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West Virginia Legislature Seeks to Impose Caps of Nursing Home Negligence

Caps on JudgmentsVictims of nursing home neglect and abuse in West Virginia may be subject to caps on the amount of non-economic damages awarded in successful lawsuits if a new bill introduced by the state’s House Judiciary Committee becomes law. The Medical Professional Liability Act seeks to expand the current caps on medical negligence liability in order to include a broader range of medical providers that would include nursing care facilities and pharmacies. Proponents of the law state that the bill would discourage frivolous lawsuits and protect corporations from judgments that are considered excessive while critics believe the bill limits the ability of the court to punish negligent nursing homes for heinous acts of neglect and abuse.

Citizens against Lawsuit Abuse Lobbies for Caps on Judgments

The Medical Professional Liability Act is the result of lobbying by organizations such as the Citizens against Lawsuit Abuse, who have referenced a judgment issued in 2011 as an example of the necessity for caps on judgments against medical institutions. The family of Dorothy Douglas was awarded $90 million following her death from dehydration and renal failure when it was found that she died due to gross neglect and negligence on part of the Heartland of Charleston nursing home. The state Supreme Court later reduced the judgment to $38 million after considering the initial judgment excessive.

The bill being considered would limit non-economic damages to only $500,000 in an effort to dissuade out of state lawyers from targeting cases in West Virginia in an attempt to win large judgments. The Citizens against Lawsuit Abuse have described West Virginia as a judicial hellhole due to the lack of caps on nursing home cases but others argue that the only way to force the for profit companies that are beginning to dominate the nursing care market to abide by the rules is to allow juries to award punitive damages that will discourage negligent behavior in the future.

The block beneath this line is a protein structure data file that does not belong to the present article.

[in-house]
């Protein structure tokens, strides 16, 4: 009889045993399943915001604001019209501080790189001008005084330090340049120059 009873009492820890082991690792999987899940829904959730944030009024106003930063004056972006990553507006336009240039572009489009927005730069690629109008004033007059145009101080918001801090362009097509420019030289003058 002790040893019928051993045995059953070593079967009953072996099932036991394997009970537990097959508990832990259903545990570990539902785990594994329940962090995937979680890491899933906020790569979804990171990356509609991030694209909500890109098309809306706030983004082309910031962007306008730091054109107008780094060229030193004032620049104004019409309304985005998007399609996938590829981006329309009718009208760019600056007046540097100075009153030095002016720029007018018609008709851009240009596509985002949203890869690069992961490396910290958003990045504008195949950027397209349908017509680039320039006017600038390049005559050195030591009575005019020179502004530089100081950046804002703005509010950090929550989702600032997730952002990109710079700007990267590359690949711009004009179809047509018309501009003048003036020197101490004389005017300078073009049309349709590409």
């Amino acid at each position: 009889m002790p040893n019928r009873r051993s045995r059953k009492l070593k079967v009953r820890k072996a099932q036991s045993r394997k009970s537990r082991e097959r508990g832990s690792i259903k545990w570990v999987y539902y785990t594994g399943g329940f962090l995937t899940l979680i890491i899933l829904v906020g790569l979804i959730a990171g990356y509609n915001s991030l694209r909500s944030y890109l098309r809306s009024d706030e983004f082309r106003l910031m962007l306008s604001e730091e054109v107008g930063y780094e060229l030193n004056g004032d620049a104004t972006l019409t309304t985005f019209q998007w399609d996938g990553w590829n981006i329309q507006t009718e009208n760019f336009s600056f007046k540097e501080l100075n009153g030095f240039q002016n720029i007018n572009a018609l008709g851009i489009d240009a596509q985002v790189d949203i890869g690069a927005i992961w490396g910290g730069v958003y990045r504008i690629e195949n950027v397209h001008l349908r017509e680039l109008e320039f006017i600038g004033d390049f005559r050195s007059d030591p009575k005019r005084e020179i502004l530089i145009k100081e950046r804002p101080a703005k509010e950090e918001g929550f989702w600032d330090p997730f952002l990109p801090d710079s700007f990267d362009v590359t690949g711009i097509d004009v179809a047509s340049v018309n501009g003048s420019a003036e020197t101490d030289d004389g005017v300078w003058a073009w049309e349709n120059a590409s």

Legal Challenges to the Bill

Even if the Medical Professional Liability Act becomes law, it may face legal challenges similar to laws passed in other states. One key example is a medical malpractice law that was struck down by the Illinois Supreme Court after it was determined that caps on non-economic damages threaten the ability of juries to perform their duties and interferes with the court’s right to resolve civil cases. Republican legislatures have passed laws in thirty states that limit damages but only sixteen of the laws have been upheld by the states’ respective courts.

In Illinois, the Supreme Court struck down two different laws seeking to limit damages despite the argument that lawsuits discourage doctors from operating in the state and even prevent people from pursuing medical careers. It can be argued that the threat of punitive damages is forcing medical professionals to take more preventative measures and care for patients properly in order to avoid liability but opponents of the rulings argue that the number of medical malpractice lawsuits filed declined while the laws were in effect and insurance premiums fell as a result. Should West Virginia succeed in passing the current bill into law, it is highly probable that the law will face immediate legal challenges which can only be resolved by the state’s Supreme Court.

Eliminating the ability of juries to impose punitive damages may have disastrous consequences as corporations are motivated primarily by their ability to generate profits. For this reason, many for profit nursing homes are understaffed and workers lack the training and experience required to truly care for their patients. The end result is the painful deaths of patients such as Dorothy Douglas and it is the duty of our legal system to put the lives of patients ahead of the concerns of corporations.